Written by The Scribbler
I’m convinced that one of the most cherished verses in the world of MLMs – Mary Kay included – is Matthew 7:1, “Judge not, that ye be not judged.” Want to test that theory? All you need is someone who bats for the MLM team and a statement that challenges the MLM. It shouldn’t take long for someone to fire the “Judge not!” bazooka, especially if you quip “Hey, I read a director’s claim that Mary Kay gives you “a spiritual growth that surpasses Sunday School.” She’s referring to Sunday School in the Church of Satan, right?”
Let’s begin with a judge-themed quote from a pro-MKer regarding a Pink Truth article: “A wise teacher once said, do not judge…judging is reaching a final conclusion without having…all of the available information.”
This is an amusing observation, considering that success in the Mary Kay recruiting process hinges on the blatant omission of information. NSD Caterina Harris’s website features a document which states, “Invite guests to success meetings every week…tell them that on the way over that they will learn everything they need to know about the Mary Kay Career tonight in order for them to make an intelligent decision about coming into the Company.”
Reality check: Do you think that NSD Harris’ prospects are going to learn anything that doesn’t make the Mary Kay opportunity look like it flowed straight out of the nail holes in Jesus’ hands?
No, because according to NSD Emeritus Arlene Lenarz, “Too many facts can scare her off.” So if we go by our pro-MKer’s definition of judging, Mary Kay recruiters actually cause women to engage in wrongful judgment, because omitting facts that don’t paint Mary Kay in a magically-delicious light causes potential recruits to “reach a final conclusion without all of the available information!” Voila, Absolut Deception! (Recipe: Pour 1 ½ oz vodka and 3 oz strawberry liqueur into a cocktail shaker half-filled with ice cubes. Shake well, strain into a Dollar Tree tumbler, top with cotton candy. Serve with a Mary Kay Consultant Agreement.)
MLMs aren’t the only arenas in which the “Judge not!” concept is misused; you can be slapped with the Matthew verse in your day-to-day adventures as well. After witnessing an individual brag endlessly on Facebook about money, cars, and the classy confession that he can “…get crazy hot (expletive deleted, rhymes with “sass”) anytime I want it, anywhere,” I asked him, “I want to know where Jesus Christ fits into your life. When you die and stand before God someday, and he asks you, XXXX, why should I let you into heaven?” what will you say to Him?”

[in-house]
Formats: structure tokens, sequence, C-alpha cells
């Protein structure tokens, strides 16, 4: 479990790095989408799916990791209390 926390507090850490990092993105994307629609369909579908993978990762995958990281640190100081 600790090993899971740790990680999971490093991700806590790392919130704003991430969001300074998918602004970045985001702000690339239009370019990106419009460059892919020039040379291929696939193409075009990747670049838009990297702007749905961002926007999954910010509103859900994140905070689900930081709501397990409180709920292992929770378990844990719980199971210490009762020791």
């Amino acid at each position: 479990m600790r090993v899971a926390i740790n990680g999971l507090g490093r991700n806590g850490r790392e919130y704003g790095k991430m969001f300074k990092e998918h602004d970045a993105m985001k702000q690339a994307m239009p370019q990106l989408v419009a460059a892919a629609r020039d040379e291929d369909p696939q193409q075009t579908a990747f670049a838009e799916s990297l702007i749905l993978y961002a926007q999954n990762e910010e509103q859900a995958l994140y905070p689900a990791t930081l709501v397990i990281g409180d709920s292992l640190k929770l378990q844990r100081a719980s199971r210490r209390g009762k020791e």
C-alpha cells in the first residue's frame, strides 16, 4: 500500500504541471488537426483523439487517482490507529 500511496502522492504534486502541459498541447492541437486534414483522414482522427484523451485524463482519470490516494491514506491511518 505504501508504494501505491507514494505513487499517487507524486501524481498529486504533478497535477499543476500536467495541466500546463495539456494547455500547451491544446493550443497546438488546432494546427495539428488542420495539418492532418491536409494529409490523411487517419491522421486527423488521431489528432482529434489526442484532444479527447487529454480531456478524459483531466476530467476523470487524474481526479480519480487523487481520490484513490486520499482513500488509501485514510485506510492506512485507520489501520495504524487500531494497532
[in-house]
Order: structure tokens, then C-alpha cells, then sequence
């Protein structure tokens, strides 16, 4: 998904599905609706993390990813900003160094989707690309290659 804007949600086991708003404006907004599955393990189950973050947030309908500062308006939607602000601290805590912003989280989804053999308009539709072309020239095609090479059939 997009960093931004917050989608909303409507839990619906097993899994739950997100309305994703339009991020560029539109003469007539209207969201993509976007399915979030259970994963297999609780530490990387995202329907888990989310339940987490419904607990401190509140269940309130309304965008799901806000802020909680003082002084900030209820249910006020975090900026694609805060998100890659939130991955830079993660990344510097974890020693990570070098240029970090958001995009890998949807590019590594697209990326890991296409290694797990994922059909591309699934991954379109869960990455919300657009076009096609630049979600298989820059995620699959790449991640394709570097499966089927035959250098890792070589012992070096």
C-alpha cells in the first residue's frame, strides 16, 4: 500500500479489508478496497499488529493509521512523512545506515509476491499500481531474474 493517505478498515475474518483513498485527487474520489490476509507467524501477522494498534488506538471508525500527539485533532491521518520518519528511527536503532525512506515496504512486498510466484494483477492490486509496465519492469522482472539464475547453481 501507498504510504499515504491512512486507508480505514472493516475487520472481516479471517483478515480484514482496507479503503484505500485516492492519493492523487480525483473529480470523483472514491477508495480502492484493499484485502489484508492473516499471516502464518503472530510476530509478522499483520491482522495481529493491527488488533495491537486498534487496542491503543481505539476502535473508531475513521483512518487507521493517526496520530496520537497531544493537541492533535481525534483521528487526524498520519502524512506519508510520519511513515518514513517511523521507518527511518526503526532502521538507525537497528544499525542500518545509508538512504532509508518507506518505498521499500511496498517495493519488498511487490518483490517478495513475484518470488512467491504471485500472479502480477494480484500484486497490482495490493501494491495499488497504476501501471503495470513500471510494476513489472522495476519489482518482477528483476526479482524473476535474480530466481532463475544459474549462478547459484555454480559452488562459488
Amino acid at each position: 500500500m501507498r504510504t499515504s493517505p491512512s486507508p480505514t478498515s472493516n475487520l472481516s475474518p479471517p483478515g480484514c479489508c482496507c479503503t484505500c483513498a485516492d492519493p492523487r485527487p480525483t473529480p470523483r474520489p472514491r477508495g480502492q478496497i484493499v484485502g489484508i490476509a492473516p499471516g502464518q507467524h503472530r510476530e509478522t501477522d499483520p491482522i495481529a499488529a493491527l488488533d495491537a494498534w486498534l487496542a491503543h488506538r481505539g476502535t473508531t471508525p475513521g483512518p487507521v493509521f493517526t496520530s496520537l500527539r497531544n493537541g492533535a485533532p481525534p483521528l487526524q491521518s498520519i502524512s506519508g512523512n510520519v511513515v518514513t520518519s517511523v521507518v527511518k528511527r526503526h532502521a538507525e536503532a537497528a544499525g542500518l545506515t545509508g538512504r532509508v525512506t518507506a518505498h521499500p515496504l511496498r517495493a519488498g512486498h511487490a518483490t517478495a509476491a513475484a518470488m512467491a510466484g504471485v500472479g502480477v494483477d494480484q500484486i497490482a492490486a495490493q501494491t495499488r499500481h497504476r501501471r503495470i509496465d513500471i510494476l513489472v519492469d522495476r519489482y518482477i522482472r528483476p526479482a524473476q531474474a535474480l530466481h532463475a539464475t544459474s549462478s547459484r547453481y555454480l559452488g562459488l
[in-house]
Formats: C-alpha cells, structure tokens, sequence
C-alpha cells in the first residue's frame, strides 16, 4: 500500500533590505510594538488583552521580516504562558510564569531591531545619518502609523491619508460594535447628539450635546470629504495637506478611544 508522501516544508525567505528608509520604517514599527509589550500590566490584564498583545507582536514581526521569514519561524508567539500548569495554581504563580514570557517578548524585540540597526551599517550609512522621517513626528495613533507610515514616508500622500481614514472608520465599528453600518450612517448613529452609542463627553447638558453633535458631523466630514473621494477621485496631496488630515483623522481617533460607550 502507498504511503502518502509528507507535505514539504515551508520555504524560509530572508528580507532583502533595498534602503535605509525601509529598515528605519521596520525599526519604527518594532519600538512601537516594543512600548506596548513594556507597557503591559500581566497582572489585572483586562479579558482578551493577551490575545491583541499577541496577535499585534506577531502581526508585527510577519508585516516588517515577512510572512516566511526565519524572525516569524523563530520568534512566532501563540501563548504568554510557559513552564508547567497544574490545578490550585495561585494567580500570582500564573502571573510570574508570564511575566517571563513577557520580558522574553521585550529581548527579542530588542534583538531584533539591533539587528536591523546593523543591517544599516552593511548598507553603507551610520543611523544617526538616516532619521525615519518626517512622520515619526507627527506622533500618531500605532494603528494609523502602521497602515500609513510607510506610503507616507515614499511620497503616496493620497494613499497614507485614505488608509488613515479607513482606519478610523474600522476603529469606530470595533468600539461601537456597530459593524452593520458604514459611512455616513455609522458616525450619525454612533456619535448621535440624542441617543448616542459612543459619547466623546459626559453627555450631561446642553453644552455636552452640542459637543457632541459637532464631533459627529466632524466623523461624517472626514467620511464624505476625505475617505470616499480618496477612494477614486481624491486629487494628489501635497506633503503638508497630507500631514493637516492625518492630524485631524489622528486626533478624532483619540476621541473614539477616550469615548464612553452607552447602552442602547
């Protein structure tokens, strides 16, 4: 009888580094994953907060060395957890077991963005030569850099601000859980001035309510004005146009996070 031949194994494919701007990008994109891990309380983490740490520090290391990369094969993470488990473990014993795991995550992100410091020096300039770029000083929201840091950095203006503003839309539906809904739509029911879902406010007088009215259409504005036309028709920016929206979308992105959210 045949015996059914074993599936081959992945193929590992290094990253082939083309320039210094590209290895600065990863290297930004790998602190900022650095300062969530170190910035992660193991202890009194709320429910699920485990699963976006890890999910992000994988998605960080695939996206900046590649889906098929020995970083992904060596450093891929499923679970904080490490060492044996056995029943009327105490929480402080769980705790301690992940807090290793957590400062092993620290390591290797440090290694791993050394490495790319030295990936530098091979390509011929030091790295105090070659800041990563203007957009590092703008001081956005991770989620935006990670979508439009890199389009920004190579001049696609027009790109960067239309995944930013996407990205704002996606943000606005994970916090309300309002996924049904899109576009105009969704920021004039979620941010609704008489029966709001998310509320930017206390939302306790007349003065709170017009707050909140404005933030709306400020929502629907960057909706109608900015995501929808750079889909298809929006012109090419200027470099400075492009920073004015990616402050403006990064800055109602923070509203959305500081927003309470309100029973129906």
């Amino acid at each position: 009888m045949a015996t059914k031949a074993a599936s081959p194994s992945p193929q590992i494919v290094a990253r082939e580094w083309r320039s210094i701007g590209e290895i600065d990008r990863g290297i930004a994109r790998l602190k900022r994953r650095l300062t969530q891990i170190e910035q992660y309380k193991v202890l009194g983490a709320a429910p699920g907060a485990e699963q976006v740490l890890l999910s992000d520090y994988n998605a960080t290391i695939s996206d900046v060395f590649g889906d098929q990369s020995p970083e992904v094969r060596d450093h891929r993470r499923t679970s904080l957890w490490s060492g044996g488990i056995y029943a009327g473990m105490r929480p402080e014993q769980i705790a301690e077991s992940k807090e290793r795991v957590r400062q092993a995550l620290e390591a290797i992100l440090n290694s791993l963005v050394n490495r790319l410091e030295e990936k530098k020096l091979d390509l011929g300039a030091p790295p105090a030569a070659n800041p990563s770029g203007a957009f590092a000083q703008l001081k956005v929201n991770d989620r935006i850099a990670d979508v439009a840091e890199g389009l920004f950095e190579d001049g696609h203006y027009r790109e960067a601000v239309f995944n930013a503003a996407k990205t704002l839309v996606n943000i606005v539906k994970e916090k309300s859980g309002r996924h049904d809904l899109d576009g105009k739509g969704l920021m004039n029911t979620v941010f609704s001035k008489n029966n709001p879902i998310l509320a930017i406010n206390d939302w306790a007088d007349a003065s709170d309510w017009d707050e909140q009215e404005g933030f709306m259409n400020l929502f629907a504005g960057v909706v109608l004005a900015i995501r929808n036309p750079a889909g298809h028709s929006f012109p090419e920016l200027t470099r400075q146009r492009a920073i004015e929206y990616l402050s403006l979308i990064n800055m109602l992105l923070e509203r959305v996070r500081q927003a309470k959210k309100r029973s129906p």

In an explosion of rage, the individual accused of not knowing my Bible, of not loving my neighbor, and of slander. My original question remained unanswered, so I asked it again. He accused me of judging him before insisting that he was a “born-again Christian” and heavily involved in his church. Of course, after seeing the fellow’s claim of how he could acquire some blazing booty 24/7, from sea to shining sea, one could understand why I’d posed the question in the first place.
Why do you think the “Judge not!” defense is so popular? If I ask a Mary Kay director to explain why NSD Dacia Wiegandt tells Mary Kay consultants to lie to their customers (more on that later), and the director snaps back with “Do not judge or you too will be judged!” I am apt to wonder why the director would react like that. Is she hoping the verse will function as a spiritual spike strip and guilt me into silence? Is the director harboring guilt herself because she follows Wiegandt’s practices and is unable to defend them? Does the director fear that she will have to face some ugly realities of her Mary Kay business as a result of my challenging her NSD’s teachings?